Threat has published a fascinating list of the 50 greatest lost
films of all time
– either movies with no known surviving prints, or
segments from movies that were deleted and disappeared. Looking over
their list you see a lot of very historic films that seemingly no
longer exist: the first Marx Brothers film, the first kaiju
movie (an unauthorized Japanese remake of King Kong!), the first
cartoon with sound, and the very first feature film ever, The Story of
the Kelly Gang
, a 70 minute Australian production. The list includes a
Woody Allen movie – the original version of September, which was shot
with a completely different cast – but to me the most important and
most interesting lost* Woody Allen movie must be Anhedonia. You know it as Annie Hall.

is Woody’s comic masterpiece, for sure. It’s the film that brings
together the many different aspects of the filmmaker and makes them all
work, and it was a movie that played with form in ways that would be
incredibly influential for decades. Beyond that it’s a movie about
basic relationship truths, and it’s brutally honest about them, so it
holds up just as well today as when it was released in 1977. It’s an
incredible film, one of the great modern love stories, and it was
originally very, very different. Woody’s working title was Anhedonia
– a psychological term for the inability to feel pleasure – until United
Artists finally convinced him to change it, reportedly only weeks
before release. But the title wasn’t the biggest change; about forty
five minutes was cut from the movie, drastically reshaping the entire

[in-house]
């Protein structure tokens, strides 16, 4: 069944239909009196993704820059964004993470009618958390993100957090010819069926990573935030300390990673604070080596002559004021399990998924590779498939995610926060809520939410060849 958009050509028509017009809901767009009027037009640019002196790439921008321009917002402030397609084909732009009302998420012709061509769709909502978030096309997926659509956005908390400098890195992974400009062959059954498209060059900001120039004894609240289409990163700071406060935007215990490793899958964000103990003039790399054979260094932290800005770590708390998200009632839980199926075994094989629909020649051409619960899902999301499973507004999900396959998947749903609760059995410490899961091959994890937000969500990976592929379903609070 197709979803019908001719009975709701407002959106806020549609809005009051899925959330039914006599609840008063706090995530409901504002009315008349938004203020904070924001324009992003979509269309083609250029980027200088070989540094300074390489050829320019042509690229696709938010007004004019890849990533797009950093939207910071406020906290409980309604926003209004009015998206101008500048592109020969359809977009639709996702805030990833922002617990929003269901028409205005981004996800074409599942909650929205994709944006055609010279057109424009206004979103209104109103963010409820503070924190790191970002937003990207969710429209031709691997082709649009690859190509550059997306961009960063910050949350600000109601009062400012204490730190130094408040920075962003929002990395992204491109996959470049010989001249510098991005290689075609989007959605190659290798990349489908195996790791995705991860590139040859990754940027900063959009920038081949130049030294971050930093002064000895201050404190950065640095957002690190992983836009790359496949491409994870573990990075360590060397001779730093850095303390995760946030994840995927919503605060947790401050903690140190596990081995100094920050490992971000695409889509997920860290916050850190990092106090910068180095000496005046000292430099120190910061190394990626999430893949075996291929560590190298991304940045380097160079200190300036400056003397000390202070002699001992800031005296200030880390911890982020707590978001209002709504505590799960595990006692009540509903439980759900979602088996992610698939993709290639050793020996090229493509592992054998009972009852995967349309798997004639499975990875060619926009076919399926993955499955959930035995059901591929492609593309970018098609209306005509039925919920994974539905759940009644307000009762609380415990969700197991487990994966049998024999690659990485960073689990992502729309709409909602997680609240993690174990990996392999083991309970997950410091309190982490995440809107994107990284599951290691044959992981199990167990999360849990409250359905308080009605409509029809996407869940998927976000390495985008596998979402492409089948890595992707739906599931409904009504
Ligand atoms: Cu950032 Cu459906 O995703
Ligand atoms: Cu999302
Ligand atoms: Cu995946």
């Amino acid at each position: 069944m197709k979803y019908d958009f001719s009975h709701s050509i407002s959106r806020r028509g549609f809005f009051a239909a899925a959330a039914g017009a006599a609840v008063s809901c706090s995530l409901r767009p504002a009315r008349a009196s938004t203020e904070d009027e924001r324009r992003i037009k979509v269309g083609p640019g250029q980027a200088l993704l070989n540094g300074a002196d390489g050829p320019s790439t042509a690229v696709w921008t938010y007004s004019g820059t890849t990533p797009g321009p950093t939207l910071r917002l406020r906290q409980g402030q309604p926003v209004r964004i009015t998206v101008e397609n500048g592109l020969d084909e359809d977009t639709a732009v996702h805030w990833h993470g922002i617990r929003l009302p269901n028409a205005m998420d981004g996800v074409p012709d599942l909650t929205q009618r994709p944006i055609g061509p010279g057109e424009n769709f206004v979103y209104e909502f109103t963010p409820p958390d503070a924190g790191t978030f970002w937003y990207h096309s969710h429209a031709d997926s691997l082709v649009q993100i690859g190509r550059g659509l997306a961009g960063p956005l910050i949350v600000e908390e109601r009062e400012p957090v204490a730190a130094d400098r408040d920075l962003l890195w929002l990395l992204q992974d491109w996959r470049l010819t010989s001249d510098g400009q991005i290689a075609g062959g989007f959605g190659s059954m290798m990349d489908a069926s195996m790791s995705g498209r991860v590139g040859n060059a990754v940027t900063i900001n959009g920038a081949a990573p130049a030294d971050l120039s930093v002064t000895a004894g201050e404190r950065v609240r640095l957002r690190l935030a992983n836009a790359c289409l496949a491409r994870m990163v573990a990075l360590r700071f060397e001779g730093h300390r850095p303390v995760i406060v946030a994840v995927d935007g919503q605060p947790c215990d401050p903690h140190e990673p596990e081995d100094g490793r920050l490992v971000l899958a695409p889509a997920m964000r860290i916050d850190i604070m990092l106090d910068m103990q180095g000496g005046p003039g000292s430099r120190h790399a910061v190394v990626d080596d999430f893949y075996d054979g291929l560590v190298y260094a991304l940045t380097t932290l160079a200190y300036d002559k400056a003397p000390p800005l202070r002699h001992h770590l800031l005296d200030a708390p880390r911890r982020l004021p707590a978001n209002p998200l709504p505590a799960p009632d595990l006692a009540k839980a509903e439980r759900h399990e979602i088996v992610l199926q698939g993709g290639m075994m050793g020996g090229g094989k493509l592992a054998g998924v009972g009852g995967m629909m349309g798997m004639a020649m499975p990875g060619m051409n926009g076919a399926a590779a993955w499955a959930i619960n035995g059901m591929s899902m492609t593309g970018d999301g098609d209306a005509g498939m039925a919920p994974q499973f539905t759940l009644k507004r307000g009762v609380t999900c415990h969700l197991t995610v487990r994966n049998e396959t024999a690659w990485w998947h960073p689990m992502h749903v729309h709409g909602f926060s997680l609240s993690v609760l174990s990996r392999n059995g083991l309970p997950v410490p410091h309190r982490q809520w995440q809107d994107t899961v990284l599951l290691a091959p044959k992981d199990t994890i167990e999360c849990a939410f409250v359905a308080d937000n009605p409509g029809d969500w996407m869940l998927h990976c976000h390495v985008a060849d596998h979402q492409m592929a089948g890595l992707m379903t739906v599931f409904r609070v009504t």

narrative. In his book When The Shooting Stops, The Cutting Begins
Ralph Rosenblum, the editor of Annie Hall, describes that first cut as ‘Far from being the story of a love affair.’ Rather, Rosenblum writes that Anhedonia
was ‘the surrealistic and abstract adventures of a neurotic Jewish
comedian who was reliving his highly flawed life and in the process
satirizing much of our culture.’

The changes were drastic. Annie
Hall, as a character, was anything but central to the film. The movie’s
opening, depicting Alvy Singer’s Brooklyn childhood, lasted something
like fourteen minutes, and included an appearance by Brooke Shields as
young Alvy’s girlfriend – a flash forward shows her as fat and
surrounded by kids. She’s not the only girlfriend young Alvy has; his
first sexual experience involves a condom he’s been carrying around for
so long it’s turned to dust in his wallet. And Brooke’s flash foreward
isn’t the only one – Alvy imagines the lives of his other classmates in
detail, visiting the house of one of them. To show you what kind of
a movie this was, while visiting the house in his imagination, Alvy
sees a game show on the TV and has an argument with the game show host
about tranquilizing with the trivial. There’s more with his family,
including an Invasion of the Body Snatchers riff, shot in black and white, where his mother
decries ‘the element’ moving into the neighborhood (there’s another
deleted Body Snatchers gag in a Beverly Hill set fantasy sequence where
a pod person Tony Roberts tells Alvy there are pods in the guest room that will help assimilate him).